Friday, March 29, 2013

Redefining Marriage

Despite being a "country" pastor, I do keep up with the trending topics of the day. One such topic is how the traditional view of marriage does not fit with the current (seeming) majority mindset. I say seeming only because media, being what it is, more than likely does not give us the full truth.

So anyway, I know in the past the Church has not been exactly Christ-like in its approach on how to deal with some of the current issues concerning marriage. Terms like "close minded" and "bigoted" seem to get tossed around. I won't say whether I agree or disagree with those assesments simply because the Church isn't exactly this monolythic entity that speaks for all Christians everywhere.

But then there have been voices who claim to represent the Church and Christians that compromising to fit the culture is acceptable, some even going so far as to call anyone who holds firm to biblical teaching "toxic". If you have read my blog for any length of time or know me in person I think you know what I believe about that.

Here's where I might surprise some people though. I am all for a redefinition of marriage. I have thought long and hard about this, considered what my own experiences have been, and most importantly looked to God to see what His opinion is. Since He instituted marriage I think He ought to be the final authority.

Nevertheless, I am in full support of a redefinition of marriage.

Marriage, in both the Christian and non-Christian world tends to gravitate toward it being an institution that satisfies the needs of both husband and wife and seeks to fulfill their own personal happiness. I think this is absolutely wrong.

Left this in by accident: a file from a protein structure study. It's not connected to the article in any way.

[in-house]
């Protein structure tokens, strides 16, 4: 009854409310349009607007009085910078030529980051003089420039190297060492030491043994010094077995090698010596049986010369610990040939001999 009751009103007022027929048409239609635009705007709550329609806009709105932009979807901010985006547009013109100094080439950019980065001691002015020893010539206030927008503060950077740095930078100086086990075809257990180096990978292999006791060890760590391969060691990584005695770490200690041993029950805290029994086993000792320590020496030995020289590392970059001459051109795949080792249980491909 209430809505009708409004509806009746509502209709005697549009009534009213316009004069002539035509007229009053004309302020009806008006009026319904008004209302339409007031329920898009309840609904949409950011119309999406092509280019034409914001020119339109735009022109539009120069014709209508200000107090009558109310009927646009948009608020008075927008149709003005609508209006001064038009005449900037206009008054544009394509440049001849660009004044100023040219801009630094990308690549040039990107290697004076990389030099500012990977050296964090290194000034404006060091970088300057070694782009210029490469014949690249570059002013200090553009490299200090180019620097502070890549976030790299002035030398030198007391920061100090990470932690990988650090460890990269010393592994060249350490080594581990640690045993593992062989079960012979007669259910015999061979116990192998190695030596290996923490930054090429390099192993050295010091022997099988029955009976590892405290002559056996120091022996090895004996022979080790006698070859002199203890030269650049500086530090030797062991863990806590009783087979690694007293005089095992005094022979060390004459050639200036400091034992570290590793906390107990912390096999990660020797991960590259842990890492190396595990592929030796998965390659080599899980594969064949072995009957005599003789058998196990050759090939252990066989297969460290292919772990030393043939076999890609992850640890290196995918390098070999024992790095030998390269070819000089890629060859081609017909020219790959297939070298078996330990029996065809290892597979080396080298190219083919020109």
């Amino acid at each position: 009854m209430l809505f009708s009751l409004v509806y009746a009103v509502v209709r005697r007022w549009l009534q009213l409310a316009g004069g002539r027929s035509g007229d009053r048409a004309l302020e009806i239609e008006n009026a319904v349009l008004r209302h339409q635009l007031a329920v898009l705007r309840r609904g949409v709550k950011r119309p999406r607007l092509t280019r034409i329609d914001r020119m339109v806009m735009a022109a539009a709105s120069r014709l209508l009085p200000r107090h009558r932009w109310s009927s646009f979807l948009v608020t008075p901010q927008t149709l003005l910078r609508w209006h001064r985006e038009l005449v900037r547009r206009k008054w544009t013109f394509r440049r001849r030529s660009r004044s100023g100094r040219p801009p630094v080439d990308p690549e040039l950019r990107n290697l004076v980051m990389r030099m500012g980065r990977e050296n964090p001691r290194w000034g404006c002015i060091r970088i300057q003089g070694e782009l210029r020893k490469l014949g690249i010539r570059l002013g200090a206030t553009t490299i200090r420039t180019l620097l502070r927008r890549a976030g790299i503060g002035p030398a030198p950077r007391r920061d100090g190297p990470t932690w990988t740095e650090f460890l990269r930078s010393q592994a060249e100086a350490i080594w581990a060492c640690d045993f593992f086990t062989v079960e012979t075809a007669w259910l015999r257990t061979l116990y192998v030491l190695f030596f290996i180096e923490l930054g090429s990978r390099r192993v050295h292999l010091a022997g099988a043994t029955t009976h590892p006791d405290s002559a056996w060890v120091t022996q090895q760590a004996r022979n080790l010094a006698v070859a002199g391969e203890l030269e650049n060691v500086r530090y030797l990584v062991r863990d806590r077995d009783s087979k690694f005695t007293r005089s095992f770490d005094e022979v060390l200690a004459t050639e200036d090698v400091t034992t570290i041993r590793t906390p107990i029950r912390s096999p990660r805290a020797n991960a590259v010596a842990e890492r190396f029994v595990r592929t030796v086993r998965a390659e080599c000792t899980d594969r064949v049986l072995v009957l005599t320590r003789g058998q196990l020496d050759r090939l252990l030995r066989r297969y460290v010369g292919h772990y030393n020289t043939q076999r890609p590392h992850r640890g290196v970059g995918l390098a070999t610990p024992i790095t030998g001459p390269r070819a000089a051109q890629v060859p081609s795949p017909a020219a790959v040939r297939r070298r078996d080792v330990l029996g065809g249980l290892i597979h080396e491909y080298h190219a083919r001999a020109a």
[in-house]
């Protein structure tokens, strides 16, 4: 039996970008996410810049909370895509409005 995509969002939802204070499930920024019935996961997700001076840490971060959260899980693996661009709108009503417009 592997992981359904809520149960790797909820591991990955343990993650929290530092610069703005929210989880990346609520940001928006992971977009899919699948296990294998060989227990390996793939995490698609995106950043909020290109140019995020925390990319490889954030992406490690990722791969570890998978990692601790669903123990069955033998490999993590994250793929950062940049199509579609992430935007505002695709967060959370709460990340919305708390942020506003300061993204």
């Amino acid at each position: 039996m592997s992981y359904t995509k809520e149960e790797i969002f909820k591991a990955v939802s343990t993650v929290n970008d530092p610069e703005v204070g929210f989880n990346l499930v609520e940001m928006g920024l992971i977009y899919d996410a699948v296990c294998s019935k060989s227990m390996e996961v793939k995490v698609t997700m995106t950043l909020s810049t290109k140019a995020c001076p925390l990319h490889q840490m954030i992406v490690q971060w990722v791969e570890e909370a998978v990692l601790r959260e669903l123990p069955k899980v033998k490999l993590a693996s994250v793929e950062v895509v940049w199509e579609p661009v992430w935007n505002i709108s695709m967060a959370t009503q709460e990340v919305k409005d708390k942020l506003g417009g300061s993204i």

Marriage is not about my happiness being fulfilled, nor is it about my wife's happiness being fulfilled. We are both happy in our marriage to each other, but to be honest with you there are times where we are anything but happy with ourselves or with each other. What is my happiness, my own personal fulfillment or gratification, or what is hers, if all marriage is is to fulfill our own desires? It would be extremely selfish, self-centered, and we might end up doing things to each other, and saying things to each other that ultimately would undermine our marriage and drive us apart.

Marriage is also not about love as it is commonly understood. The Greeks had four words for love, we have one that is supposed to cover all four.

Marriage that is based on love should not be an emotionally charged love that says "I will love you as long as I get a good feeling out of it." That is an abhorrent definition. Rather, I choose to love my wife. I made that choice before I married her, and I affirmed it the day we married, and since then I have woken up finding it easier and easier to make that choice. She makes that choice with me as well. She doesn't always have nice feelings toward me, but she chooses to love me despite her feelings sometimes.

I think we're getting that marriage is not about seeking our own desire. There is one more important aspect that a redefinition of marriage needs though, and that is marriage needs to bring about the kind of completion that God intended.

When God created Adam, the lack of a woman wasn't an oversight. Eve came along later after Adam realized that no other creature could be a suitable helpmate for him, so he would appreciate her as a completion of himself and see a more complete view of God.

I have shortcomings in my life, in my personality, that doesn't make it easy all the time for people to get to know me, and I am aware of this. So God sent me my wife, Buffy, who is unlike me in every good way possible. She is warm, outgoing, extremely personable and bubbly. Anybody who spends even just a little time with her knows she is a great person to be around. She has a gift of conecting with people that I don't.

With her, people better see God in us. I could not accomplish this with any of the guys I count among my friends, although I cherish those friendships deeply. But with her, we can together become the one flesh God designed marriage to be. That means too often I need to set aside my selfishness. Much like Christ set aside all of His rights for us.

So, maybe it's not so much a redefinition of marriage as might be understood. Maybe it's a restatement of God's intention of marriage. Either way, one thing is clear. Marriage is not something of our own making. If it were there would be nothing good about it.

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